Tuesday 27 June 2023

Woodland Focus

Since my trip to Arnisdale, I've managed to get quite a bit of time in the studio and I've been trying to develop some pieces from the sketches (in preparation for my exhibition next year.)   I started with a couple of landscape scenes based on sketches in the previous blog....like this one.

Loch Hourn and the Small Isles

But I've been thinking more about the woodlands, the remnants of the rainforest. I must confess that over the years I've not thought much about woodlands – I've always been more of a hill person – and let's face it, native woodlands were not such a big thing in my youth. I feel as if I'm only now beginning to discover them, helped by going to meetings run by the Woodland Trust.

I made a start to working on a large painting of the woodland on the coastal path along the north side of Loch Hourn, the Herring Path, based on part of one of the sketches in the previous blog. I was thinking with this one that I didn't want to be too detailed - a slightly misty approach might work better.

Loch Hourn Woodlands 1

It's acrylic on paper - not finished yet, of course. I also tried a couple of smaller ones of the same woodland. I was focusing on how it felt sitting within the woodland, immersed in it. Not painting trees, but thinking about the patterns and textures of the woodland floor; positive and negative spaces. The calmness of trees. The fragility of these surviving trees. So much to think about – such a challenge!

Loch Hourn Woodlands 2

Loch Hourn Woodlands 3

After this, I ran out of steam a bit, and decided to go and find some oakwoods near home. I realised that a woodland would be a perfect sketching location in the relentless sunshine and heat we had earlier this month. Where to go? I decided to try the Balmacara estate and on my way back from Kyle one day, I parked in the layby where the path leads up to Loch Scalpaigh. I took the path into the oakwood there. What a place! I hadn't been there before and I was quite enchanted by it. Here are a couple of photos.


Of course, it felt a bit daunting to sketch there....how to capture the feel of such a place in a sketch? The dark majestic trees, strange positive and negative shapes, strong shadows, filtered light. And there were some surprising colours.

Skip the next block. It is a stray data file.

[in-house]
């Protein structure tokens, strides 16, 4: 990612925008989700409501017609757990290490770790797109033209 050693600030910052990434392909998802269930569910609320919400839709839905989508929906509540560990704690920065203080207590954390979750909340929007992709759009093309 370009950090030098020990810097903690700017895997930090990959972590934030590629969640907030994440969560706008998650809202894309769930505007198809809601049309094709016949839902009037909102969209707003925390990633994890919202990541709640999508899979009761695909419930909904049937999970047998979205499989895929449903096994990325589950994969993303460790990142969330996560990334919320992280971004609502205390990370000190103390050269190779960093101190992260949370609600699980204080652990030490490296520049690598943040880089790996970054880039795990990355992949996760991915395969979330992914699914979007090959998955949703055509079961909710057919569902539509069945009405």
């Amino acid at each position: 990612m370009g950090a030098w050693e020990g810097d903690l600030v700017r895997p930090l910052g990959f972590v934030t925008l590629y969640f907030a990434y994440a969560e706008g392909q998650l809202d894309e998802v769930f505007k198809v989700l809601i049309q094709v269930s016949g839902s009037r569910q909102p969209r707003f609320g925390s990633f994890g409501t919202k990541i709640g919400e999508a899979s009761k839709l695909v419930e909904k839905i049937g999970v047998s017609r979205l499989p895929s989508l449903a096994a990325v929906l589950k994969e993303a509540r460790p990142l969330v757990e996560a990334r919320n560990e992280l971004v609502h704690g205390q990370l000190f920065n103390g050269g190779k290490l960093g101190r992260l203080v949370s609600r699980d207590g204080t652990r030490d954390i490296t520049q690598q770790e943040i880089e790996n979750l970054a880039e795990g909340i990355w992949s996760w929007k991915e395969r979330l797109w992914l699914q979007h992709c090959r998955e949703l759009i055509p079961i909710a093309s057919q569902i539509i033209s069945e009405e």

Oakwood Sketch

As the good weather continued, I returned to the oakwood a couple of times for more sketching and thinking.  Again, what was on my mind was how I felt so enveloped by the woodland and the beauty of the space.  Because of the robustness of the trees, it did feel quite different from the fragility of the Loch Hourn woodlands.Well, here's something that I've painted so far.....

Oakwood Summer

I have a few more unfinished woodland paintngs.  My question now is should I continue on the woodland theme, perhaps even finish a few paintings, or shall I have a change and tackle another aspect of the Biosphere?

Wednesday 10 May 2023

A Week By Loch Hourn


I just had a week of walking and sketching at Arnisdale, on the shores of Loch Hourn. It wasn't many miles for me to travel, but it felt like a real change.  And we took the ferry at Kylerhea - the shortest route for us.  I decided to go there because it's within the Wester Ross Unesco Biosphere, and I'm trying to focus on the Biosphere as the main subject for my next body of work.  The most southerly point is actually in the middle of Knoydart.

View from Arnisdale to Knoydart

Arnisdale seems to me to be a special place. It lies at the foot of a very steep hill, crushed up against the sea, and looks out over Loch Hourn to Knoydart, one of the most remote areas of Scotland. The hill that overshadows it is the iconic Beinn Sgritheall, a rather isolated munro mountain...and a rather steep climb.


Glowering Beinn Sgritheall

I wimped out of climbing Beinn Sgritheall, but I did get up as far as some lovely lochans.  Here's one of the views I sketched of the hill viewed across the lochans.


Beinn Sgritheall (blue)

This one gives a better idea.  It's a lovely approach from the west, and not nearly so steep....!

Beinn Sgritheall 2

We stayed in a traditional cottage on the shore - great for weather-watching - we experienced a range of weathers, luckily mostly benign.   Strangely the outlook was similar to our view at home!  Just a bit more dramatic.

Looking west along Loch Hourn

Loch Hourn is a commanding presence.  Many of my sketches are of the Loch.  I did these two when we walked the Herring Path - a fascinating walk, if somewhat awkward in places.  The path is beautifully constructed in several places and is holding up despite a bit of erosion.  And you feel as if you're walking into the past as well as walking closer to Knoydart - almost within touching distance.

Loch Hourn's Little Isles

From the End of the Herring Path

Glen Arnisdale has another long-distance path which apparently was occasionally used in the past for motor-cycle racing (it's barely navigable by bike now).  We walked to the lochans in the glen on a very mature footpath (very steep in places).  I found it rather brooding - this sketch is a bit too bright!

Glen Arnisdale Lochan.

The woodlands were also rather fine.  The trees were mostly oak and birch - beautiful places to sit and sketch.  I think it's a remnant of our Temperate Rain Forest.  And the trees cling to the shore at the bottom of the steep hills.  It was a lovely time of year to go, with the trees just coming into leaf.

Woodland Paths

Woodland By The Shore

You can't go to this area without visiting Sandaig - where Gavin Maxwell once lived.  It is a beautiful spot and we caught it on a lovely day.  The white sand and the rocks reminded me of Iona.  

From above it looks so beautiful too....a most unusual place.

View of Sandaig, with Skye in the Distance